The Dude’s guide to branding your small business website

Here at HubRunner, we believe every important question in life can be answered by The Big Lebowski. What should you do with your life? “I bowl. Drive around. The occasional acid flashback.” How should you settle disagreements? “This aggression will not stand, man.” And branding your website is no different. So kick back, pour yourself a white Russian and check out the Dude’s guide to branding your small business website.

“I’m the Dude. So that’s what you call me. That, or His Dudeness … Duder … or El Duderino, if, you know, you’re not into the whole brevity thing.”

Establish and stick to a brand identity. Who are you? And how is it reflected in your website content? Every element of your website — from the Welcome Page to the Contact Form — should communicate the same message. If you’re having trouble zeroing in on a strong identity, it’s helpful to answer the question “Who am I?” in one sentence. Then, come up with a list of adjectives that describe the way you conduct business. When creating the website copy, refer back to your “Who Am I” statement and adjective list to ensure that every page supports your company identity. If you need help coming up with content, check our post on what to include on a small business website.

“That rug really tied the room together.”

Ensure all your materials have the same design aesthetic. Your website should look similar to your other branded material, including pamphlets, advertisements, newsletters, brochures, etc. The materials don’t have to look exactly the same, but the colors, fonts and images should all be alike. This helps ensure that your brand has a definite, identifiable look — and helps customers recognize and remember your business. (The Dude knew the value of a good, strong design aesthetic; why do you think he went to so much trouble to get compensated for his rug?)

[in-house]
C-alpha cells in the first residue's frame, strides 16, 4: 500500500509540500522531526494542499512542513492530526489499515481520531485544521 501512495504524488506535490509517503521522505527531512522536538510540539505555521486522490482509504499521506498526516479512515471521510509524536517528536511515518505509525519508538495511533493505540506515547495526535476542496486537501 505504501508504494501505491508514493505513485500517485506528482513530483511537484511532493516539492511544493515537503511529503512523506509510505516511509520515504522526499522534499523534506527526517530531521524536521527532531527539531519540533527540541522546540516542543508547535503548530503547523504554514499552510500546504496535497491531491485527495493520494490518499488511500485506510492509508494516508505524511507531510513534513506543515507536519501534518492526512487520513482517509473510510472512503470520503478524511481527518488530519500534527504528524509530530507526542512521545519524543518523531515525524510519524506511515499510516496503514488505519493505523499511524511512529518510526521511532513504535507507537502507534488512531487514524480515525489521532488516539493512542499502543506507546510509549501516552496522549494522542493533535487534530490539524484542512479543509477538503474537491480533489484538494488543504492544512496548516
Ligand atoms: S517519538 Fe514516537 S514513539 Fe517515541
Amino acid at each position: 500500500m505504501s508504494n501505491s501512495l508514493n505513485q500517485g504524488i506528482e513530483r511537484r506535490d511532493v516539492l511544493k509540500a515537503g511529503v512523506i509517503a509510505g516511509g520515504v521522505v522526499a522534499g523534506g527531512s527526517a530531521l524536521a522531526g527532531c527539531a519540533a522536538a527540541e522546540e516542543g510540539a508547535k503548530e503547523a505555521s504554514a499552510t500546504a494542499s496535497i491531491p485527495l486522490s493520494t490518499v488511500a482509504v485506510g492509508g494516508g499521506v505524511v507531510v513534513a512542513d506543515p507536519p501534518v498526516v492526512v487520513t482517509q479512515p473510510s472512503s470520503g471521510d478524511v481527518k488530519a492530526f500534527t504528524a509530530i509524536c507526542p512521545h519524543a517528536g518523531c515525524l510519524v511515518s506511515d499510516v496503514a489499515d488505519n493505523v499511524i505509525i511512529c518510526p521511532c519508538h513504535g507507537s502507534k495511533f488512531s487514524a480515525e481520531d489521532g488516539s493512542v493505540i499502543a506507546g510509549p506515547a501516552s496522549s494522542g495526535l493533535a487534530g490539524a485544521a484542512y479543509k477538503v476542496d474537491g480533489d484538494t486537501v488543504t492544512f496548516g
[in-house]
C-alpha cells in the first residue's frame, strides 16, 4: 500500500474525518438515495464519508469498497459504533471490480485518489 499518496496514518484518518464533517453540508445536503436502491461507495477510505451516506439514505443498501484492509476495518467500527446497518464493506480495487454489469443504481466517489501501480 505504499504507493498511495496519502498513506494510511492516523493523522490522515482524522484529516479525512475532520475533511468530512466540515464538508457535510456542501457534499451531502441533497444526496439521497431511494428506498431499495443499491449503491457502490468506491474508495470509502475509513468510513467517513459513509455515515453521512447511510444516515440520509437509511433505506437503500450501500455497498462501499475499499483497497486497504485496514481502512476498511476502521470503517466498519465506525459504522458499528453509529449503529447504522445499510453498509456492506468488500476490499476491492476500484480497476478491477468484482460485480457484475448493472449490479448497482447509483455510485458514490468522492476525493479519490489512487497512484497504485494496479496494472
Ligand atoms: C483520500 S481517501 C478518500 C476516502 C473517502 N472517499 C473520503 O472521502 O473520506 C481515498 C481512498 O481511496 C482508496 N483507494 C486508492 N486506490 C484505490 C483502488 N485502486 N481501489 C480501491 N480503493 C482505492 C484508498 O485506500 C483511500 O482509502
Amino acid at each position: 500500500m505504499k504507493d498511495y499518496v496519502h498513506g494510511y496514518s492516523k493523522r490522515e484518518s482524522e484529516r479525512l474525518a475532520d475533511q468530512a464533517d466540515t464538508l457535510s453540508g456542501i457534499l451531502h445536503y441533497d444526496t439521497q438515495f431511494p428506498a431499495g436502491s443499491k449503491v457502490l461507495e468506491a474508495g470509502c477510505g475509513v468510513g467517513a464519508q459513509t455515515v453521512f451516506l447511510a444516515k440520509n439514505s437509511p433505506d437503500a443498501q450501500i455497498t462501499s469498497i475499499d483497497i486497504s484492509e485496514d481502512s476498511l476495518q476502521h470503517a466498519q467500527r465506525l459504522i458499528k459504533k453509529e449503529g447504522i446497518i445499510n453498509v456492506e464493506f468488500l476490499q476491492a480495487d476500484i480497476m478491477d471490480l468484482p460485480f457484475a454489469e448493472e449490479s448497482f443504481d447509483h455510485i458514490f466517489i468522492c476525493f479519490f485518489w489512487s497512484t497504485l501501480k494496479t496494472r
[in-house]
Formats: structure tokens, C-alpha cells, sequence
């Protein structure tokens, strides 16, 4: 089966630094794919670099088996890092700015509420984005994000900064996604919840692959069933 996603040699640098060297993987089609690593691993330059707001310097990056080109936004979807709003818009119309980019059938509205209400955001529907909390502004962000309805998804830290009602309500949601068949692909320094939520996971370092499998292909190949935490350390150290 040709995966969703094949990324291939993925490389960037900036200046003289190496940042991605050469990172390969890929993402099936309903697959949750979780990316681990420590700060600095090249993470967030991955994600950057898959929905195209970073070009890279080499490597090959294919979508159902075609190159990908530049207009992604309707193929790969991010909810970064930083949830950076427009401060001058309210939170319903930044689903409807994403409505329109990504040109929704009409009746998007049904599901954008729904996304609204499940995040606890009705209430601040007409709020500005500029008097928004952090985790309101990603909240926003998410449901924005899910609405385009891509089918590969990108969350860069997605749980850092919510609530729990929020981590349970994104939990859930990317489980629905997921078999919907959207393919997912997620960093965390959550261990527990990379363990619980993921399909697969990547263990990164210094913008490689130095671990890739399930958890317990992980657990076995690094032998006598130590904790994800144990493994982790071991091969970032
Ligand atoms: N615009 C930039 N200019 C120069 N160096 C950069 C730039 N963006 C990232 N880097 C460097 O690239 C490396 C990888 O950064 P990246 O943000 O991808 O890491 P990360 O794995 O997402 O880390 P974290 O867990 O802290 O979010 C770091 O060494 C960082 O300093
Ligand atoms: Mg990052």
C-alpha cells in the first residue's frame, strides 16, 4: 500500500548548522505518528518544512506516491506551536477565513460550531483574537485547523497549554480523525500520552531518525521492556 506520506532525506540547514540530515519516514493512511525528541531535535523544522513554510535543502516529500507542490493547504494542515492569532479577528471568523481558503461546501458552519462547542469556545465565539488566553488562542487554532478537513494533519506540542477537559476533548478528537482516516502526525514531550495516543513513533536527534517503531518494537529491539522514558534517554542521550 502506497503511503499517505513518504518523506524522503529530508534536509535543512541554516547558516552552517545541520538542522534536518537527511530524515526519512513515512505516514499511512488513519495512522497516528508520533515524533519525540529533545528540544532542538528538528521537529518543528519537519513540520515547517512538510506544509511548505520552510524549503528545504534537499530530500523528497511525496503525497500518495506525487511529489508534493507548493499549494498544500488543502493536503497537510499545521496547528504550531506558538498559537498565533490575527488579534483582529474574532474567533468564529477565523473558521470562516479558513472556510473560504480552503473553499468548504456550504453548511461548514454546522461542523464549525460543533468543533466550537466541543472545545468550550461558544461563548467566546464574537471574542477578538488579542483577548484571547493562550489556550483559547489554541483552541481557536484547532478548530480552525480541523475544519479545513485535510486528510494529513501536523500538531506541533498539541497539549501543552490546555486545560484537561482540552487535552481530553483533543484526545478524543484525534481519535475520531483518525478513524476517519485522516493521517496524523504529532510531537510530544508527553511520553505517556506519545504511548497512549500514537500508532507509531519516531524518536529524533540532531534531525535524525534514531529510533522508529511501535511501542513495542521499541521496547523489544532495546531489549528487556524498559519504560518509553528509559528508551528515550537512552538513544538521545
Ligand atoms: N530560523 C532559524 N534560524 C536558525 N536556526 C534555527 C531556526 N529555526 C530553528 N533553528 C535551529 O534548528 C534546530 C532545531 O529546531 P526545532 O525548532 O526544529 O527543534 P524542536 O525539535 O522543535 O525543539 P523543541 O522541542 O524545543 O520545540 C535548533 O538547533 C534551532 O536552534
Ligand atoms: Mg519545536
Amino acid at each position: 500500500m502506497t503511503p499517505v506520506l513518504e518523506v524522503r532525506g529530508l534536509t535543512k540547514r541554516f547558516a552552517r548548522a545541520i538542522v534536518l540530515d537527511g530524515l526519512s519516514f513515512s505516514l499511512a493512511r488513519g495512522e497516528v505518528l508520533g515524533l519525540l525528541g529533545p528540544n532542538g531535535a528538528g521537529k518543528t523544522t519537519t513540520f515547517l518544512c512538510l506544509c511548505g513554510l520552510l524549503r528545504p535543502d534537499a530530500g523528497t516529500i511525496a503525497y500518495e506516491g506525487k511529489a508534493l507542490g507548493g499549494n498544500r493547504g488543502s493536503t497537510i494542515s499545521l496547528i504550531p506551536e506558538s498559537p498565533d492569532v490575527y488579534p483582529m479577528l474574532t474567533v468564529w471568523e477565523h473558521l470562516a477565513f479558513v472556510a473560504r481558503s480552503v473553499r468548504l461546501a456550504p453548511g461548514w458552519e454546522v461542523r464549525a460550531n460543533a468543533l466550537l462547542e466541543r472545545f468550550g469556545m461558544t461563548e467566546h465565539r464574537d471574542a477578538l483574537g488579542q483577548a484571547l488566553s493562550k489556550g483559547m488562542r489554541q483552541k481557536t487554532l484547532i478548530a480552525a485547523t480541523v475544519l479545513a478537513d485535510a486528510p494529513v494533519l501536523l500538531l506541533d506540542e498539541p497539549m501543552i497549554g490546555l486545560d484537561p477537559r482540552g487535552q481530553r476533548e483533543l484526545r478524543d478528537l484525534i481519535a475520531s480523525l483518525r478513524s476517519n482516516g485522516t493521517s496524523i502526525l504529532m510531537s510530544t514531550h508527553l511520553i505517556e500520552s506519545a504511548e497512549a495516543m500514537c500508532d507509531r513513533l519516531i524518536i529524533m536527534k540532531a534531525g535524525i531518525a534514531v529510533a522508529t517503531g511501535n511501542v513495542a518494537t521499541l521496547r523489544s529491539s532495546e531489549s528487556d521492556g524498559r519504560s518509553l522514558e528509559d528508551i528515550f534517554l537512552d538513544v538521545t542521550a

“Dude, [that] is not the preferred nomenclature.”

Be sure to be politically correct and non-offensive to your target audience. Sometimes tone is hard to get right — you want to be approachable but professional; personable but authoritative. You want to put your own personal spin on your content, yet still remain appropriate and businesslike. The easiest way to walk this line is to think about who will be reading your material. If most of your customers are college kids, feel free to be more casual. If the majority of your target demographic is, say, financial consultants, you might want to take a more official tone. Pick a voice that will make you trustworthy and memorable in the eyes of your readers and stick with it.

“This is not ‘Nam. This is bowling. There are rules.”

In our book, this quote might as well be about grammar and language. (Without grammar rules, we’re no better than animals, right?) So follow the rules of language and proofread, proofread, proofread. Nothing says “unprofessional” like a glaring typo or spelling mistake. If you’re looking for some guidance, check out our post about how to proofread like a pro.

“That’s just, like, your opinion, man.”

Showcase positive customer reviews. Testimonials are a great way to advertise your small business. Whether you link to your company’s account on a popular review site like Yelp!, integrate customer quotes into your website or display examples of your previous work, it’s important to show potential customers that your services earn positive feedback. (And remember, man, keep up the positive energy if you get a negative review on Yelp!).

Here are just a few good rules to abide by. Have any other suggestions? Pearls of wisdom from El Duderino? Let us know in the comments. Until then, take ‘er easy.

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